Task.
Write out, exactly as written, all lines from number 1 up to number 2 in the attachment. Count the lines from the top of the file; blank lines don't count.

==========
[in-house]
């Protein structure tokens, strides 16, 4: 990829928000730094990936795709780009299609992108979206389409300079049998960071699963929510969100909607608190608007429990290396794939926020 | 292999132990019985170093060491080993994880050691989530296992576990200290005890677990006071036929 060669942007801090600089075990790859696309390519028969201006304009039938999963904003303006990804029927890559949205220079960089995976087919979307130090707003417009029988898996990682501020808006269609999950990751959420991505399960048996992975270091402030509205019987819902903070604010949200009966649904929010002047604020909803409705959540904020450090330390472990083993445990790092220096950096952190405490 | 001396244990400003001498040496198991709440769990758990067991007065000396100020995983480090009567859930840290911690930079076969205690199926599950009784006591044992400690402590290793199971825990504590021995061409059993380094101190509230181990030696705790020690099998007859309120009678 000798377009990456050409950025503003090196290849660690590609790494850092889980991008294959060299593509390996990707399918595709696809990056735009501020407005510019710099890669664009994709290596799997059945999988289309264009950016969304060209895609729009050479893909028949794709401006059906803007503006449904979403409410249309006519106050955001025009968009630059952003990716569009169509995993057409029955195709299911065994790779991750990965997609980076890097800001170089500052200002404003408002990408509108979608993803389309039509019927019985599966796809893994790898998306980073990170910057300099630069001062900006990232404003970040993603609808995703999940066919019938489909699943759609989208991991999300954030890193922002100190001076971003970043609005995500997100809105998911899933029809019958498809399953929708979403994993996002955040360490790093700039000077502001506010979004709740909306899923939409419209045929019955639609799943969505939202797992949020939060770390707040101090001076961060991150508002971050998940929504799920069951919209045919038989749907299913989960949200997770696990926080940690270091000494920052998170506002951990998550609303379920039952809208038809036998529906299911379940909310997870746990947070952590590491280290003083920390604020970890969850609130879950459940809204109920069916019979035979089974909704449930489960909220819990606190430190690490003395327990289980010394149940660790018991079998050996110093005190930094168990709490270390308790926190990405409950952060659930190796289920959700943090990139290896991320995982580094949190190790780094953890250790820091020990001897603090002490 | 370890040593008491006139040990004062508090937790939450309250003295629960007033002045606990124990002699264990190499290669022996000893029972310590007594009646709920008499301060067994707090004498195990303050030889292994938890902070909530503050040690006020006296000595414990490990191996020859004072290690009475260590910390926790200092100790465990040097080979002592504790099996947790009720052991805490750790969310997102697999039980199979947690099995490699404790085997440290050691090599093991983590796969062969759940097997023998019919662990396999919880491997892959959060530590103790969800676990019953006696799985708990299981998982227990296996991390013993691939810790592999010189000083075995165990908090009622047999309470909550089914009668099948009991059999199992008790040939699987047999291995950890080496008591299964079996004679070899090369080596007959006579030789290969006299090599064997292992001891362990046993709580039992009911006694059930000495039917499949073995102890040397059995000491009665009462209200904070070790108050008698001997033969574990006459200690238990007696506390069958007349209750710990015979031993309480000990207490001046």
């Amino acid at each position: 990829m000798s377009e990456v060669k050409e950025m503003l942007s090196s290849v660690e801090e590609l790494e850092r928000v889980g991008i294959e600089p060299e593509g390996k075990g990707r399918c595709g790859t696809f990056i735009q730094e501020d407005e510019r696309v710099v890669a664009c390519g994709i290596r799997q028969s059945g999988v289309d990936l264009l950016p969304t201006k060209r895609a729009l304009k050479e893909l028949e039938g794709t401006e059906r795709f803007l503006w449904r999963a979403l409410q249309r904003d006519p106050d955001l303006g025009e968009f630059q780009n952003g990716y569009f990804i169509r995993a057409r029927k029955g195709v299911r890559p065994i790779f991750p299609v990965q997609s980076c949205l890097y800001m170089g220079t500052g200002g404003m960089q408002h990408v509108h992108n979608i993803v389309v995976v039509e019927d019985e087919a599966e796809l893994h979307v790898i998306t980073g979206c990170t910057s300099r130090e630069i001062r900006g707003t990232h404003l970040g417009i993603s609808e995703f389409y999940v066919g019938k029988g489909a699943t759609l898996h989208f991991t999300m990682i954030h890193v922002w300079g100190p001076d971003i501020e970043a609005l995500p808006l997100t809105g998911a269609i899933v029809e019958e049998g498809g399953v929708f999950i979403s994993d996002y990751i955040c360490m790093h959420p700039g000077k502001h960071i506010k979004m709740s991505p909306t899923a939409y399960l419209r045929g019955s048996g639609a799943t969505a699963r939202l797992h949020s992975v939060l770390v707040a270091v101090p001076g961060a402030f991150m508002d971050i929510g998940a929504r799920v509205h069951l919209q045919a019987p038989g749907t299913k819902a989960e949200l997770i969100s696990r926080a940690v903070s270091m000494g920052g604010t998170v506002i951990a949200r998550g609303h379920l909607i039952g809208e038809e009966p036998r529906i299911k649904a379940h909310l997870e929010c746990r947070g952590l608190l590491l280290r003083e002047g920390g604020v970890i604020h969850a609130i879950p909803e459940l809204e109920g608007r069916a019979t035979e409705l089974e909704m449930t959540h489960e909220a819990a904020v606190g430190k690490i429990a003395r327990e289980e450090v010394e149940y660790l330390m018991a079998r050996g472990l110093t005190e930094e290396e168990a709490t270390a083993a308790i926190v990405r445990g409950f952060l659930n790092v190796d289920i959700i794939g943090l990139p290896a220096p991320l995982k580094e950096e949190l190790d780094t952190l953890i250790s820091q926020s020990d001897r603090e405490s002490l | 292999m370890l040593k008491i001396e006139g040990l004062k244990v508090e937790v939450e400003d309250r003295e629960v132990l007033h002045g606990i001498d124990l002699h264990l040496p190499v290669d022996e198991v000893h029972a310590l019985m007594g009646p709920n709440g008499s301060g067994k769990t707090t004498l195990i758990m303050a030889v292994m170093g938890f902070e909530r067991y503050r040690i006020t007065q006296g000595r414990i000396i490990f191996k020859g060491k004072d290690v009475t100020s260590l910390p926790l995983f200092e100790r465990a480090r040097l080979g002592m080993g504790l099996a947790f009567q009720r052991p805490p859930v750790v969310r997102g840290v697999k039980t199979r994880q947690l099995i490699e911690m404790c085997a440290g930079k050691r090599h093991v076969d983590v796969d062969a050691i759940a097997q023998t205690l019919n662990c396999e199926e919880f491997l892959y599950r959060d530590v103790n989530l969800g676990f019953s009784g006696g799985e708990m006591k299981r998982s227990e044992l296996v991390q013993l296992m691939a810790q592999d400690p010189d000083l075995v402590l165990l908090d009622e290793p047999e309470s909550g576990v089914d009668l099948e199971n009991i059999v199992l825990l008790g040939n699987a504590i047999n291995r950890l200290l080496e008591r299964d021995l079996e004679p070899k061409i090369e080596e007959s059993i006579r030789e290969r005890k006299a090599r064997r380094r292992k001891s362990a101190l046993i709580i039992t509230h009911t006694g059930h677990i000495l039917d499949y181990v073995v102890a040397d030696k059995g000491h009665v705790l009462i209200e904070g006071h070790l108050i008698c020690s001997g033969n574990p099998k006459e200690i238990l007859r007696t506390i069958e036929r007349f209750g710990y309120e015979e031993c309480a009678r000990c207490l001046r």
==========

[in-house]
């Protein structure tokens, strides 16, 4: 990829928000730094990936795709780009299609992108979206389409300079049998960071699963929510969100909607608190608007429990290396794939926020 | 292999132990019985170093060491080993994880050691989530296992576990200290005890677990006071036929 060669942007801090600089075990790859696309390519028969201006304009039938999963904003303006990804029927890559949205220079960089995976087919979307130090707003417009029988898996990682501020808006269609999950990751959420991505399960048996992975270091402030509205019987819902903070604010949200009966649904929010002047604020909803409705959540904020450090330390472990083993445990790092220096950096952190405490 | 001396244990400003001498040496198991709440769990758990067991007065000396100020995983480090009567859930840290911690930079076969205690199926599950009784006591044992400690402590290793199971825990504590021995061409059993380094101190509230181990030696705790020690099998007859309120009678 000798377009990456050409950025503003090196290849660690590609790494850092889980991008294959060299593509390996990707399918595709696809990056735009501020407005510019710099890669664009994709290596799997059945999988289309264009950016969304060209895609729009050479893909028949794709401006059906803007503006449904979403409410249309006519106050955001025009968009630059952003990716569009169509995993057409029955195709299911065994790779991750990965997609980076890097800001170089500052200002404003408002990408509108979608993803389309039509019927019985599966796809893994790898998306980073990170910057300099630069001062900006990232404003970040993603609808995703999940066919019938489909699943759609989208991991999300954030890193922002100190001076971003970043609005995500997100809105998911899933029809019958498809399953929708979403994993996002955040360490790093700039000077502001506010979004709740909306899923939409419209045929019955639609799943969505939202797992949020939060770390707040101090001076961060991150508002971050998940929504799920069951919209045919038989749907299913989960949200997770696990926080940690270091000494920052998170506002951990998550609303379920039952809208038809036998529906299911379940909310997870746990947070952590590491280290003083920390604020970890969850609130879950459940809204109920069916019979035979089974909704449930489960909220819990606190430190690490003395327990289980010394149940660790018991079998050996110093005190930094168990709490270390308790926190990405409950952060659930190796289920959700943090990139290896991320995982580094949190190790780094953890250790820091020990001897603090002490 | 370890040593008491006139040990004062508090937790939450309250003295629960007033002045606990124990002699264990190499290669022996000893029972310590007594009646709920008499301060067994707090004498195990303050030889292994938890902070909530503050040690006020006296000595414990490990191996020859004072290690009475260590910390926790200092100790465990040097080979002592504790099996947790009720052991805490750790969310997102697999039980199979947690099995490699404790085997440290050691090599093991983590796969062969759940097997023998019919662990396999919880491997892959959060530590103790969800676990019953006696799985708990299981998982227990296996991390013993691939810790592999010189000083075995165990908090009622047999309470909550089914009668099948009991059999199992008790040939699987047999291995950890080496008591299964079996004679070899090369080596007959006579030789290969006299090599064997292992001891362990046993709580039992009911006694059930000495039917499949073995102890040397059995000491009665009462209200904070070790108050008698001997033969574990006459200690238990007696506390069958007349209750710990015979031993309480000990207490001046």